Caesar was a source of endless wonder and joy to me. He had perfectly refined features, and even at the end the vet remarked how handsome he was. He was a very loving cat, unusually good-natured, gentle, and provided endless fascination in the way he interacted with the world around him. He became an intimate part of our lives, so that with his passing there is a deep sense of loss. 

This is something that anyone who has pets inevitably has to deal with, and our tendency is to feel sorry for them. But if we have treated them well, the sorrow is all ours, for death and loss is mainly painful for the living. Of course I will miss Caesar, but inevitable loss is a part of life that we have to deal with. That is far outweighed by the precious, immeasurably rich experience of having shared a part of my life with him. 

17 October 2012


No matter how this election turns out, Republicans have their work cut out for them as far as the national electoral map goes. Looking at that map it is clear the “red” states are retreating. I hate the terminology of “red” and “blue” states, especially since red is a color long associated with the left, that has improbably been glued onto Republicans.  This was foisted on us by NBC news some years back and I really hope we can get rid of this idiotic terminology. In any case the reality is that Reagan could get re-elected winning 49 states in a landslide. It is hard to see how that could be done today. 

When you get to the point where Virginia becomes a swing state, along with some western states, it is clear the party has a problem. In the not so distant past California was a swing state, even leaning slightly Republican, and even New York was competitive. Now both, with a huge number of electoral votes, aren’t even being contested. This has a lot to do with the miserable, dysfunctional state of the party in both states, for demography alone cannot explain such a precipitous decline. In addition a whole region of the country is basically written off. If Mitt Romney can’t carry a New England or even a northeastern state it is hard to see how any Republican can. The result is that the electoral vote math for Romney is very limited, to the point where nearly everything hinges on carrying Ohio. There is some irony here with regard to liberal complaints about the electoral college, for it is quite possible that he could win the popular vote and still lose the election.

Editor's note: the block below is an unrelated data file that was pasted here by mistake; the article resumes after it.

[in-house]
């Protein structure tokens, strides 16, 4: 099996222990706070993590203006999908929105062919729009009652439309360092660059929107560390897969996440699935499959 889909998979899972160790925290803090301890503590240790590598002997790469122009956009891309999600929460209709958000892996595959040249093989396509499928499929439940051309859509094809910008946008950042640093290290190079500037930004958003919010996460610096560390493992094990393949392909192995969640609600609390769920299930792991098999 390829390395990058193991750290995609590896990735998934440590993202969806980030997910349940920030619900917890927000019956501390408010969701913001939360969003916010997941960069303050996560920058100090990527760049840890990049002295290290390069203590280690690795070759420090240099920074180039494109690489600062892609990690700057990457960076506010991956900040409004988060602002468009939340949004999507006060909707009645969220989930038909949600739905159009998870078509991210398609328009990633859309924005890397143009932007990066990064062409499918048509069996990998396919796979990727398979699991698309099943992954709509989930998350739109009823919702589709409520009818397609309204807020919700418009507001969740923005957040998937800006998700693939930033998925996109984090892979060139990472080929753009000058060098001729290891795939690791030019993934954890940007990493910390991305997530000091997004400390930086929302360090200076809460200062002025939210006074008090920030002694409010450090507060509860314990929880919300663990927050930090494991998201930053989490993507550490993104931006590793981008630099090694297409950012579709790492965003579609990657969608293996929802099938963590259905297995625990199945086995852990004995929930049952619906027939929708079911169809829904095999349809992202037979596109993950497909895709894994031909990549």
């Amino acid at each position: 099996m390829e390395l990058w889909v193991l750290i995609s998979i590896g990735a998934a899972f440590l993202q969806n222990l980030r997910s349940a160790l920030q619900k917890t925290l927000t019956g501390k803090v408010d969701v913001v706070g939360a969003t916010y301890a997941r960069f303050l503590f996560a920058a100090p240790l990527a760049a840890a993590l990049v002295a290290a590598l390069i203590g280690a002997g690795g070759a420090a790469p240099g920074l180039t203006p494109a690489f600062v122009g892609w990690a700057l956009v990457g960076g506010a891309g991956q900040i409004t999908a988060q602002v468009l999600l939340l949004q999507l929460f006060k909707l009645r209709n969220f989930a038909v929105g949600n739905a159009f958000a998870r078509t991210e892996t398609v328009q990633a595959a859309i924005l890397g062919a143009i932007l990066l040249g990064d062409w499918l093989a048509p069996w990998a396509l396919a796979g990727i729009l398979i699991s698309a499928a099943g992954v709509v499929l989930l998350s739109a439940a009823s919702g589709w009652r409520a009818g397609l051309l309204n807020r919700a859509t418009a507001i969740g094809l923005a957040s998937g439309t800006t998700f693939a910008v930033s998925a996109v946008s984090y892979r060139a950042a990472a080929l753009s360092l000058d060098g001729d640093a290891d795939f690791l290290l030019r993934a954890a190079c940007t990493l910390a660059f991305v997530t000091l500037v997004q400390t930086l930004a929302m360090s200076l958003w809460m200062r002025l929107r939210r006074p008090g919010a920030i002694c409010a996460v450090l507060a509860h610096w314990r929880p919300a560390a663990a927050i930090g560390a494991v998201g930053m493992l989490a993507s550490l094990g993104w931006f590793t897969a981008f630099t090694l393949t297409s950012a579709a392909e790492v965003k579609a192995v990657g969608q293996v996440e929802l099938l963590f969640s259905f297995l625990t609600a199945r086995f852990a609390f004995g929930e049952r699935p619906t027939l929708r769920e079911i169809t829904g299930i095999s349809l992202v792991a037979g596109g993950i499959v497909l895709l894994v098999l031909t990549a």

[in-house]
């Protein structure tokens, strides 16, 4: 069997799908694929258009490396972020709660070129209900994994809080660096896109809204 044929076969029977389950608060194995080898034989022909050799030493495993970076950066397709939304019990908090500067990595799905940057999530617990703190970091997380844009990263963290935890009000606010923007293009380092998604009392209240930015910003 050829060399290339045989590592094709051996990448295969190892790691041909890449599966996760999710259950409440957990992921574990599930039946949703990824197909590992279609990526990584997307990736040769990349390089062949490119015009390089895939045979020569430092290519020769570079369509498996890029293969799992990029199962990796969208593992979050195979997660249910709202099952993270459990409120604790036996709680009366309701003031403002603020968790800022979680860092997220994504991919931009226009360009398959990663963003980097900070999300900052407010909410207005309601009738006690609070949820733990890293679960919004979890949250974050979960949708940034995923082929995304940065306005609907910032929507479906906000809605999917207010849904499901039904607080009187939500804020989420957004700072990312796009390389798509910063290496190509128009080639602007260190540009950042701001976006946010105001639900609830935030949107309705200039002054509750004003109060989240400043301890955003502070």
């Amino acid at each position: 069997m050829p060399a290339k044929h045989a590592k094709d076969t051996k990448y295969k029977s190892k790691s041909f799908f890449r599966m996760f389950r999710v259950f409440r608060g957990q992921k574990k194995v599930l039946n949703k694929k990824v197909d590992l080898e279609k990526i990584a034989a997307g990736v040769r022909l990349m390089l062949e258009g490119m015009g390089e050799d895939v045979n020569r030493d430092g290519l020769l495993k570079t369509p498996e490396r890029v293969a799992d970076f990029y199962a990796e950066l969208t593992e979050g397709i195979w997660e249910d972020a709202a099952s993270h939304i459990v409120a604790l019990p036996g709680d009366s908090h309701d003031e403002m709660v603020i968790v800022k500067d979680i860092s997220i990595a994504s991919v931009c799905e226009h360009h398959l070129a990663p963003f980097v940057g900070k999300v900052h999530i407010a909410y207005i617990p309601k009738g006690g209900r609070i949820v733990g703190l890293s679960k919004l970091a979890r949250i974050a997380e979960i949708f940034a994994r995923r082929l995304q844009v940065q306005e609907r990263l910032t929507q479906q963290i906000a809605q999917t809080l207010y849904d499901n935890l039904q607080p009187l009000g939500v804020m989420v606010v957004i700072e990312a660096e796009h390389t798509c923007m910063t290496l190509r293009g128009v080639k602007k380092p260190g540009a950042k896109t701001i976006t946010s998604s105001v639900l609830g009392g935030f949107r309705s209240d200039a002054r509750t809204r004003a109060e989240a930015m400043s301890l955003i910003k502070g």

Whatever happens in this election, the national Republican party has to make a serious effort to reorganize and resuscitate itself in order to again be competitive across the board.  The usual mantra on this is being more “inclusive,” which is symbolic nonsense. What has to be done is to win more minds and hearts on matters that concern people, whatever their background, while building a viable organization. The latter is currently essentially ad hoc, put together from campaign to campaign rather than through any kind of sustained effort. 

The course of a national election is still going to be determined by the overall state of things, or at least the perceived state of things, If you don’t even try to make the case in several states the odds for winning only get worse and worse. A national election should not hinge on a particular state. We need nationally competitive parties again. 

06 October 2012


My first reaction upon returning home from a trip to Europe, (in this case Spain) is one of embarrassment. I can’t imagine what people think when they arrive here from abroad to a dismal airport, and then are transported along really terrible roads to their destination, at least here in New York.  The contrast with the immaculate roads and traffic system over there is stark, and even gassing up (albeit at high prices) is far more pleasant at extremely well maintained facilities. There is absolutely none of the all too familiar grunge we have here, apart from the unfortunate presence of graffiti.  That only exists because it is tolerated, as Spain still appears to be reacting to the Franco years and rigid Catholicism, and so have gone to the opposite extreme.